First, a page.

RALEIGH (WTVD) -- It's flu season and doctors say 5 to 20 percent of the population will get it this year, leading to about 30,000 deaths.
Despite the numbers, many people choose not to get a flu shot. Doctors say that's often due to commonly believed myths.
Dr. Brian Klausner is trying to clear up those misconceptions.
"I think as physicians and doctors we've all worked with patients who have done very poorly or who have gotten very sick or even died from the flu, and we see it firsthand," said Klausner.
For the WakeMed physician and other members of the medical community, the greatest tool to prevent that is the flu shot. However, one common reason doctors hear for not getting one is fear of getting sick from the shot, although Klausner says that's not the case.
"You're getting the flu shot in cold season, so there's a lot of illnesses, a lot of viruses out there, so people get the flu shot, get a common cold, and say, 'Oh, it must have been the flu shot.'"
While you can have a mild reaction to the flu shot, that's not the flu either.
"So you get the flu shot and your body mounts an immune response and starts to develop antibodies and when that's happening you can definitely start to get low-grade fevers and feel tired for one or two days, but that's not the flu," explained Klausner.
Another reason doctors hear for avoiding the flu shot is concerns over small amounts of Mercury used as a preservative in the vaccines.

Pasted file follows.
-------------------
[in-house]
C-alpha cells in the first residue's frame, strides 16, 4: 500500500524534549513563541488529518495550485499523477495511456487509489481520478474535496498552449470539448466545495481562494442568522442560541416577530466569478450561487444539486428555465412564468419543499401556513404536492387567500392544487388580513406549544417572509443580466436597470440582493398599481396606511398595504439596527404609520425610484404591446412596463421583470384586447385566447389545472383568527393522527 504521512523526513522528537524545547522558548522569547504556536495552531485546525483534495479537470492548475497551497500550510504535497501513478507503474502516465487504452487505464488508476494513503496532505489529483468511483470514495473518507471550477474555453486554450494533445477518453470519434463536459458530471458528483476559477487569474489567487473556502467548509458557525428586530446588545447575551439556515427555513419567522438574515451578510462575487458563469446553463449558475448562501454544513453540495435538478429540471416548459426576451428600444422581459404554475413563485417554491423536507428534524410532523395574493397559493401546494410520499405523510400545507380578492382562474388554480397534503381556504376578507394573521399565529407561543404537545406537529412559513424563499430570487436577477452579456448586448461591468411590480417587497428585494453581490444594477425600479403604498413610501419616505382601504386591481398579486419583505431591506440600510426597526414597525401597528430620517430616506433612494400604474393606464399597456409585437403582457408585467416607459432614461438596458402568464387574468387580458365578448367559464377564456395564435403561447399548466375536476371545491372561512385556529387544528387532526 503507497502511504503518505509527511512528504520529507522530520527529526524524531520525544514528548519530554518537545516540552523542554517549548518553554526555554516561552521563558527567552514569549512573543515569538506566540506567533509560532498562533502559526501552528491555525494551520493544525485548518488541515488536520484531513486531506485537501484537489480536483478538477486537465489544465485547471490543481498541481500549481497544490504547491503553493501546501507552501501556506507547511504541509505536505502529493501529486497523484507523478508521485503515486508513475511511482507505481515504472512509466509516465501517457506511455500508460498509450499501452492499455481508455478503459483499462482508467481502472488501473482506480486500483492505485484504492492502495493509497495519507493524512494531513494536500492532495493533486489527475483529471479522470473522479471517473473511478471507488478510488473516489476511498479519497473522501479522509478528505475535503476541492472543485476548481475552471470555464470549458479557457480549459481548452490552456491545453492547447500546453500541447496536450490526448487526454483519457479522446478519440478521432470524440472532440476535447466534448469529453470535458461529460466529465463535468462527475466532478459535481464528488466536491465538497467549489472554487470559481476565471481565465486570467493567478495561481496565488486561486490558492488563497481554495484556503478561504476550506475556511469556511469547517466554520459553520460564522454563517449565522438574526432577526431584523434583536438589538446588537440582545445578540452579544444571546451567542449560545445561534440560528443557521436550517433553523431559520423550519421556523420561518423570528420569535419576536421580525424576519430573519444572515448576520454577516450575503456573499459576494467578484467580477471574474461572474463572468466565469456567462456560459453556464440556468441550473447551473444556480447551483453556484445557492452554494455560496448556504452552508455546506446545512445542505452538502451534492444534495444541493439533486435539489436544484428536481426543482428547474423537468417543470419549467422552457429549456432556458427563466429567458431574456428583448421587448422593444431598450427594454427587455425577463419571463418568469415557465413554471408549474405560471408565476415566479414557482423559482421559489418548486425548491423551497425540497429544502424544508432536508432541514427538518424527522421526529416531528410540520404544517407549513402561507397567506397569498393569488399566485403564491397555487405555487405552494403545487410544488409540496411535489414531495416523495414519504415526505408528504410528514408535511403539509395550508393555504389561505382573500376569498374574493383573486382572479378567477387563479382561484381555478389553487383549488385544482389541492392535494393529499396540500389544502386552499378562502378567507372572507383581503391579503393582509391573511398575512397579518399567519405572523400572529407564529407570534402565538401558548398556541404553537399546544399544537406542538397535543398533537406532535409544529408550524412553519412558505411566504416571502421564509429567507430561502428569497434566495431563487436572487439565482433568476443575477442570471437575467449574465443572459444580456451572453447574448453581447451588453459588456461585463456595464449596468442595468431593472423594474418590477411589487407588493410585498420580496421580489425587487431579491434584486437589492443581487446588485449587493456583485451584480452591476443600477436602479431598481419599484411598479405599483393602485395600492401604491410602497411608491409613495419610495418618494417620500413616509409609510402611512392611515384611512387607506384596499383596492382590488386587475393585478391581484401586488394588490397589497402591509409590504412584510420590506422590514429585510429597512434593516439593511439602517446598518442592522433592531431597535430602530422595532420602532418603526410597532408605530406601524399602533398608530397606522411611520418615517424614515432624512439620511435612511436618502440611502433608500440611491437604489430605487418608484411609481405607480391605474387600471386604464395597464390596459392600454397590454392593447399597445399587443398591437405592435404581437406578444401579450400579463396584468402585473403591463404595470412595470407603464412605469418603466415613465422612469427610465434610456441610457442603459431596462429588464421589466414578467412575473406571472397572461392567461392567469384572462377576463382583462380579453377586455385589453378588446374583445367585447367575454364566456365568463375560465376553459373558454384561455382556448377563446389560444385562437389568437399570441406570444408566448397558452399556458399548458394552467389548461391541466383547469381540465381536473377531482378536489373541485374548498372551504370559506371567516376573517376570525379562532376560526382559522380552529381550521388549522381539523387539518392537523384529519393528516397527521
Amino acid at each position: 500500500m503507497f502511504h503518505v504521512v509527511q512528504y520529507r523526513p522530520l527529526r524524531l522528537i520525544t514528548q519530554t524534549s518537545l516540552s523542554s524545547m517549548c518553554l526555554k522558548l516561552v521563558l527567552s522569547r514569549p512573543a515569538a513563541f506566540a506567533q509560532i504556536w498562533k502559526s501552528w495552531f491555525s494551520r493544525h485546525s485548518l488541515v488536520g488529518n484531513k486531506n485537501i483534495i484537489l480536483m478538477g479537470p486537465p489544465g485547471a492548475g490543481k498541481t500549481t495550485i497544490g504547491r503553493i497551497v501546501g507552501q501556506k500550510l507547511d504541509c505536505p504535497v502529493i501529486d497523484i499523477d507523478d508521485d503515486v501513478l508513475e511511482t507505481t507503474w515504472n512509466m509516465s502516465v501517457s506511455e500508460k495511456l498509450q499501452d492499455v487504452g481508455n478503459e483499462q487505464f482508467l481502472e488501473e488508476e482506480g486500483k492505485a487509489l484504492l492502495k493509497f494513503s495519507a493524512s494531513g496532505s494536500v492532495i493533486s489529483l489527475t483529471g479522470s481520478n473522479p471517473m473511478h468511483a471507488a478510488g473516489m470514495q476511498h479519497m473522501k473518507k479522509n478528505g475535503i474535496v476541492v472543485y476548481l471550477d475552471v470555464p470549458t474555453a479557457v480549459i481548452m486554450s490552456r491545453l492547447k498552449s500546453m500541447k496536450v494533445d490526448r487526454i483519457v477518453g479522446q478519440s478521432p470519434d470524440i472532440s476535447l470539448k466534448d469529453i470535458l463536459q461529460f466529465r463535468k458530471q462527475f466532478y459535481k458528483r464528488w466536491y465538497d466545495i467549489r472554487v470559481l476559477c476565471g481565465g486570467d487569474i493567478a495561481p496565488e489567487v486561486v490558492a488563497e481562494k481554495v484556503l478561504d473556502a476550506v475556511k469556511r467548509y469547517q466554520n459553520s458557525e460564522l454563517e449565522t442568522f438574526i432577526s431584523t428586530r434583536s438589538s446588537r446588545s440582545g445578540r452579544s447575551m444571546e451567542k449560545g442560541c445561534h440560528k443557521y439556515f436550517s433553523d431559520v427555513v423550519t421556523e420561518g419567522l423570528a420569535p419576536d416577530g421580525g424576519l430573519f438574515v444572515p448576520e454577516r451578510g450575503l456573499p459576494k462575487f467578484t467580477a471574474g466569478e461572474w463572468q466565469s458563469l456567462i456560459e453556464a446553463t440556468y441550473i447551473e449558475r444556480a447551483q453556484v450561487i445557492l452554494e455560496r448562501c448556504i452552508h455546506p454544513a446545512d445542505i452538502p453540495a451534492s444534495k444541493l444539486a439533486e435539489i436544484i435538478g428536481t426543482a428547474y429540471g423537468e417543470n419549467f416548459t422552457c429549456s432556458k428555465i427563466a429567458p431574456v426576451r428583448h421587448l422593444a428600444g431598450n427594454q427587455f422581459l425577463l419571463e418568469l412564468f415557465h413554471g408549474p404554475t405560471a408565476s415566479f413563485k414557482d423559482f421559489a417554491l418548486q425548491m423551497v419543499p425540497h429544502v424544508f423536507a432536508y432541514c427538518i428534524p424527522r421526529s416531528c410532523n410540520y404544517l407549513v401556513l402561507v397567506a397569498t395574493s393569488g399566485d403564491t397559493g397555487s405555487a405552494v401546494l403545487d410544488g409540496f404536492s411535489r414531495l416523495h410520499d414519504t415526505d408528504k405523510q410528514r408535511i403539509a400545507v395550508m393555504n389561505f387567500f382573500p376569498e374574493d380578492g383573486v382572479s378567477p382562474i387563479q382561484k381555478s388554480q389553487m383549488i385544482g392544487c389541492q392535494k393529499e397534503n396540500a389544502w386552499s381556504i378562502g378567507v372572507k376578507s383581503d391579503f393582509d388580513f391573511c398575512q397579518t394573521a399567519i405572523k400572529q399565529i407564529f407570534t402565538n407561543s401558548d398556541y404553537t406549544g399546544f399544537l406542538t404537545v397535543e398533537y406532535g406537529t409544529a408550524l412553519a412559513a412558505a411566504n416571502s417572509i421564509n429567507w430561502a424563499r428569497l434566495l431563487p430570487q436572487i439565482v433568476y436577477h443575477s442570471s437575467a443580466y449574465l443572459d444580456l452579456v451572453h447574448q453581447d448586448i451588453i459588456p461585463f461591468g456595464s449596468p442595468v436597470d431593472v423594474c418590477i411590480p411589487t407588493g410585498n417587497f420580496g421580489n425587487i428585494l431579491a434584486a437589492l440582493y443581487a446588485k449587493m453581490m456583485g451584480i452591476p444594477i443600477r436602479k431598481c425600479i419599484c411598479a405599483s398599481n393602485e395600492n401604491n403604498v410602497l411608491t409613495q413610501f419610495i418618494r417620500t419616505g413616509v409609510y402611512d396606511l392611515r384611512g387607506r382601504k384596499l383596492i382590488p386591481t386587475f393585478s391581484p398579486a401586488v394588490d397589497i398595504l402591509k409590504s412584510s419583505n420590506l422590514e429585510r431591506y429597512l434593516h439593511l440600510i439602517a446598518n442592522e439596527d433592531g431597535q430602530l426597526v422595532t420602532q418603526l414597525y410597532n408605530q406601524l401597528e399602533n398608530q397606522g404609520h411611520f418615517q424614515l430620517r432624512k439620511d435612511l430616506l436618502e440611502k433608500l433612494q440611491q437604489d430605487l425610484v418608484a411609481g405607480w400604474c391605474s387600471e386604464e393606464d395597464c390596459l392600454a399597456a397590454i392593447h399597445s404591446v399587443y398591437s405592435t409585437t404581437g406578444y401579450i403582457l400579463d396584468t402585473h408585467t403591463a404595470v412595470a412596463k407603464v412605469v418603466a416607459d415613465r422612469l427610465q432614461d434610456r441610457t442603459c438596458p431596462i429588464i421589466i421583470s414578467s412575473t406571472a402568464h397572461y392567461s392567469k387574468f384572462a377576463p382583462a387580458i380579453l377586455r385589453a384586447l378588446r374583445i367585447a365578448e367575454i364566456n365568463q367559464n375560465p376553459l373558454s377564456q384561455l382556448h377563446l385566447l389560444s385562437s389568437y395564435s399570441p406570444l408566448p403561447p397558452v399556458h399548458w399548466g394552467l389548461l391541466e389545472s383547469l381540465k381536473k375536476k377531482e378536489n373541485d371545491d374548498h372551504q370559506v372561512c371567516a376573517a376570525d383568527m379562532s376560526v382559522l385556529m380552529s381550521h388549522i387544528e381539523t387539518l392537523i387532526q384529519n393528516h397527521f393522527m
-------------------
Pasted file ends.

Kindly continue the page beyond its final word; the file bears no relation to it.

"But that's been looked at, and it's been looked at by multiple people smarter than me -- CDC, the FDA, the NIH, the American Academy of Pediatrics -- and they have all concluded that the trace amounts in the flu shot are safe," said Klausner.
Doctors say many of these myths and others are being read and spread on social media sites such as Facebook.
"In the age of social media and the internet it's easy to get some of these misconceptions out there that can really do a lot of harm by flying in the face of strong, evidence-based medicine. I'd say, if the flu shot wasn't effective and the evidence proved that, we wouldn't be pushing it. The only reason we're pushing it is because we've seen study after study, and study after study, demonstrating the efficacy of the flu shot," said Klausner.
Klaussner says if you do see an article pop up, say on your Facebook feed and you have questions about it, instead of just taking that as fact, print it out, bring it in, and talk to him about it.
As for whether Klausner gets the flu shot for himself and his children?
"Yes, absolutely, 100 percent," he said.
Doctors say if they are willing to take their own advice, they hope you will too.
Contact Troubleshooter Diane Wilson